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Airport novels

Parent categories: literature - paraliterature


Airport novels represent a literary genre that is not so much defined by its plot or cast of stock characters, as much as it is by the social function it serves. An airport novel is typically a fairly long but fast-paced novel of intrigue or adventure that is stereotypically found in the reading fare offered by airport newsstands for travellers to read in the rounds of sitting and waiting that constitute air travel. Perhaps it will be finished in the hotel room that awaits them at the end of the journey; perhaps it will be saved for the return trip.

Considering the marketing of fiction as a trade, airport novels occupy a niche similar to the one that once was occupied by pulp magazine fiction and other reading materials typically sold at newsstands and kiosks to travellers. This pulp fiction is one obvious source for the genre; sprawling historical novels of exotic adventure such as those by James Michener and James Clavell are another source. In French, such novels are called romans de gare, "railway station novels," suggesting that writers in France were aware of this potential market at an even earlier date. --http://en.wikipedia.org/wiki/Airport_novel [Jun 2005]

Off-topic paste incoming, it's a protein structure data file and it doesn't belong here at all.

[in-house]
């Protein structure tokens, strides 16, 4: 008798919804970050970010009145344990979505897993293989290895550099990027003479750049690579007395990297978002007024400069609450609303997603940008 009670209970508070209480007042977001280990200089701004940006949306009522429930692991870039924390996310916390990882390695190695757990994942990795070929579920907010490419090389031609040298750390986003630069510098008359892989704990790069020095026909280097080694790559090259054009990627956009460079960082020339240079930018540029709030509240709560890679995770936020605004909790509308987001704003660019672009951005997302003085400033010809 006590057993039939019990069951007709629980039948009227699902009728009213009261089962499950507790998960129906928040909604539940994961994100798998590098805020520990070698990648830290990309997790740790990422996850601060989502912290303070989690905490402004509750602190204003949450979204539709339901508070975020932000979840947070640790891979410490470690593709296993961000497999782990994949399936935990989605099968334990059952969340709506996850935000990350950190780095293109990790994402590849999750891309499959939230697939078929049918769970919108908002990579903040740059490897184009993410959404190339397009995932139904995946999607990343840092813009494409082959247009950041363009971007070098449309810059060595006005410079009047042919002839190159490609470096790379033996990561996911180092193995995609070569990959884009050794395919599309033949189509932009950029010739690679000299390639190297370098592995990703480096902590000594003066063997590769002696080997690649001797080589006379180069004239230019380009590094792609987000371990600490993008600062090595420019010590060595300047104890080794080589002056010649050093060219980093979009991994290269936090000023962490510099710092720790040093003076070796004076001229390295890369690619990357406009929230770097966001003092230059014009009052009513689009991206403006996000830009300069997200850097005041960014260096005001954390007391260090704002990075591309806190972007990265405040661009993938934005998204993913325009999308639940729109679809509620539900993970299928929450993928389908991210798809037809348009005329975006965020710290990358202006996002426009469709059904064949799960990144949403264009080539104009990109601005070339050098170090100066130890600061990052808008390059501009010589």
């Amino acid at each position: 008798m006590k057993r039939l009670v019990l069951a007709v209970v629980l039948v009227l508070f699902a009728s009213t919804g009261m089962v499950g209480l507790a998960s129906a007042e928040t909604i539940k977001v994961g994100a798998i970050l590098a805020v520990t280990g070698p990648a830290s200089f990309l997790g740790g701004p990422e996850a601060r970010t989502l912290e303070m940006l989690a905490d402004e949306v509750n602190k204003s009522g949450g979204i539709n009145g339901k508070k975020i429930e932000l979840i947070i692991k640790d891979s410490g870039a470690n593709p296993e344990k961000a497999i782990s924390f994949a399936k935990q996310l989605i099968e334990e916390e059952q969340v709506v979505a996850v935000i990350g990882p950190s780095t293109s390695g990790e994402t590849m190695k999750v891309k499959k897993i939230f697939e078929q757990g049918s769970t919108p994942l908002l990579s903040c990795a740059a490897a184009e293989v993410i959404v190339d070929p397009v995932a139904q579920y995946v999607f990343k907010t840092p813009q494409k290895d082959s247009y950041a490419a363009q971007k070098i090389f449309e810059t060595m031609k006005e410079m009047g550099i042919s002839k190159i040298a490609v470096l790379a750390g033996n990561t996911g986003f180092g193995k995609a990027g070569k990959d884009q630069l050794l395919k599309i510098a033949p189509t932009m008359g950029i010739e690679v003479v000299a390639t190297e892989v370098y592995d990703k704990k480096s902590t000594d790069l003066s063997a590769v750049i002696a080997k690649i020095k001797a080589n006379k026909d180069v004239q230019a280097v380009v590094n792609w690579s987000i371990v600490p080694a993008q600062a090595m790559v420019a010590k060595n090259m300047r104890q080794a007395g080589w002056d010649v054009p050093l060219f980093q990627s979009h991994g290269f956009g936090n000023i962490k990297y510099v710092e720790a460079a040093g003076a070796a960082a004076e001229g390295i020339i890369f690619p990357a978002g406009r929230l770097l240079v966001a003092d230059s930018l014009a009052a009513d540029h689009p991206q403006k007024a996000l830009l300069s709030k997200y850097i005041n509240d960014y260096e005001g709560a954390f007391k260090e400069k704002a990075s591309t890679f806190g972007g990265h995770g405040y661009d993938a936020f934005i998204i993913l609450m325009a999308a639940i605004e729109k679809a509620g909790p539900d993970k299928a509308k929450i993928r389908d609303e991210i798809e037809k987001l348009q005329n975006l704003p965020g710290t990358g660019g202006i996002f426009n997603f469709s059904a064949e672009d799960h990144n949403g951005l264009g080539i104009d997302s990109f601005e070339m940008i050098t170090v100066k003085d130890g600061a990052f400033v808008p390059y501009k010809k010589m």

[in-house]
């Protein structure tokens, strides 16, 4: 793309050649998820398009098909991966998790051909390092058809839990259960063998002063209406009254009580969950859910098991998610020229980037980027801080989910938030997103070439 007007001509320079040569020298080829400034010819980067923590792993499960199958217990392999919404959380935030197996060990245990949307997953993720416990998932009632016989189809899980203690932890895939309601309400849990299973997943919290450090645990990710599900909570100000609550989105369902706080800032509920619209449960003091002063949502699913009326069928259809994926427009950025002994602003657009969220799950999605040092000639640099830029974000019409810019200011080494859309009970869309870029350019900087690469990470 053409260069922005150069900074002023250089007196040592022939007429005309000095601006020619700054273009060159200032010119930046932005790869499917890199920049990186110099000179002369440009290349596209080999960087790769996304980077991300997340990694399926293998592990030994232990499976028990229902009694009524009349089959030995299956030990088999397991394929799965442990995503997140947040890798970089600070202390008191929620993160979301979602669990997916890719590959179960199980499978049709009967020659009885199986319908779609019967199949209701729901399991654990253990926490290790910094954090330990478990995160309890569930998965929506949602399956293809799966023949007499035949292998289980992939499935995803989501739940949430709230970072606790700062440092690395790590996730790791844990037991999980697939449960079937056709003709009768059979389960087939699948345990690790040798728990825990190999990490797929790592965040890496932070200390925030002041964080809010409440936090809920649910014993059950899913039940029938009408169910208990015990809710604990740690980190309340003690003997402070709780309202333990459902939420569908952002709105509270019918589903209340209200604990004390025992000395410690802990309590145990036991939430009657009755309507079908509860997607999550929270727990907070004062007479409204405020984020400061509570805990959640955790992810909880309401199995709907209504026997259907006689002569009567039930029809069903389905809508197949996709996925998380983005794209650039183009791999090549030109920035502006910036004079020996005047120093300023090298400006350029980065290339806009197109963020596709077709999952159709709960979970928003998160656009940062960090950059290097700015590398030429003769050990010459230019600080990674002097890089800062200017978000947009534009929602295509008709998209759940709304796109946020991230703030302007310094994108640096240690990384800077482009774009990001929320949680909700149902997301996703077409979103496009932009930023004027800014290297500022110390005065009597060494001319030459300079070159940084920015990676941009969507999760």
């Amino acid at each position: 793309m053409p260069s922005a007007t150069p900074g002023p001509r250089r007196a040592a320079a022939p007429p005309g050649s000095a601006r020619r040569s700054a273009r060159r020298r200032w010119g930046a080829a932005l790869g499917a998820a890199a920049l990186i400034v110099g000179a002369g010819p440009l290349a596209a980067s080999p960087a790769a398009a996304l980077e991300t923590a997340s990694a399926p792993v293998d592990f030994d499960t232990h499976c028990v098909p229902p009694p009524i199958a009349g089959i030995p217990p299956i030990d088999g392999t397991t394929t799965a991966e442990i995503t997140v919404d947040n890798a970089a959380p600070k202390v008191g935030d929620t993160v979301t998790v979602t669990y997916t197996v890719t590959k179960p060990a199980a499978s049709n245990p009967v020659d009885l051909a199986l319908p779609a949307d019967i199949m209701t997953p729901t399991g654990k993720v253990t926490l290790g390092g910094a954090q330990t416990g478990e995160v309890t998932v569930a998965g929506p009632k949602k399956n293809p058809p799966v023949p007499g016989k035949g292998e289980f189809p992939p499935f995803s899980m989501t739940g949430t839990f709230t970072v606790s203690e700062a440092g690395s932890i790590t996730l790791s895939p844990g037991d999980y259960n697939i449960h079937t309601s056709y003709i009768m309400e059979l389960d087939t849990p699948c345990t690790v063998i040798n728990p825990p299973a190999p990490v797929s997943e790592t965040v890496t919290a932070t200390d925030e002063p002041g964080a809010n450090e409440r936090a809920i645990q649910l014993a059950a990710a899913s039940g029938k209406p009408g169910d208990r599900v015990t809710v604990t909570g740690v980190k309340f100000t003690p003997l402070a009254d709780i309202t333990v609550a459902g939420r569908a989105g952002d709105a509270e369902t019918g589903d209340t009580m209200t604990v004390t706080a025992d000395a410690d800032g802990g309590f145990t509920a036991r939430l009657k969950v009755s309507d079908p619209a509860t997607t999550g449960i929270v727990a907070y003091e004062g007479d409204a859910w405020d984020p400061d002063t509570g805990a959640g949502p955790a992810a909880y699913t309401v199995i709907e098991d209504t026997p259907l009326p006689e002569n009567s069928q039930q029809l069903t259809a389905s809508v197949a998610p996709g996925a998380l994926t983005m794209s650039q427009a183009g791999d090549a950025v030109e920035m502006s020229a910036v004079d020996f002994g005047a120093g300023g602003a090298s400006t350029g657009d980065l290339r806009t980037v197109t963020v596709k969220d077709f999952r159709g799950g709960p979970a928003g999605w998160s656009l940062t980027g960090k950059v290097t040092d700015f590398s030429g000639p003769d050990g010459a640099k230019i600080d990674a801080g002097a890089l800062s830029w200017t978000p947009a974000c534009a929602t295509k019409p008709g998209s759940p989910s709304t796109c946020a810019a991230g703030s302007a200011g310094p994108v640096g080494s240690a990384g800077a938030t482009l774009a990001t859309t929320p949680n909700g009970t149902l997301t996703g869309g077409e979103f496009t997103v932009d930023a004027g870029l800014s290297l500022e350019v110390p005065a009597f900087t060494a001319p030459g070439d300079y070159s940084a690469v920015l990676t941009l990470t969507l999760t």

Writers whose work is identified with the airport novel genre include:

* Dan Brown * John le Carré * Tom Clancy * Jackie Collins * Clive Cussler * Len Deighton * Ken Follett * Frederick Forsyth * John Grisham * Arthur Hailey * Robert Harris * Stephen King * Jay McInerney * Robert Ludlum * James Patterson * Jacqueline Susann * Danielle Steele
--http://en.wikipedia.org/wiki/Airport_novel [Jan 2006]

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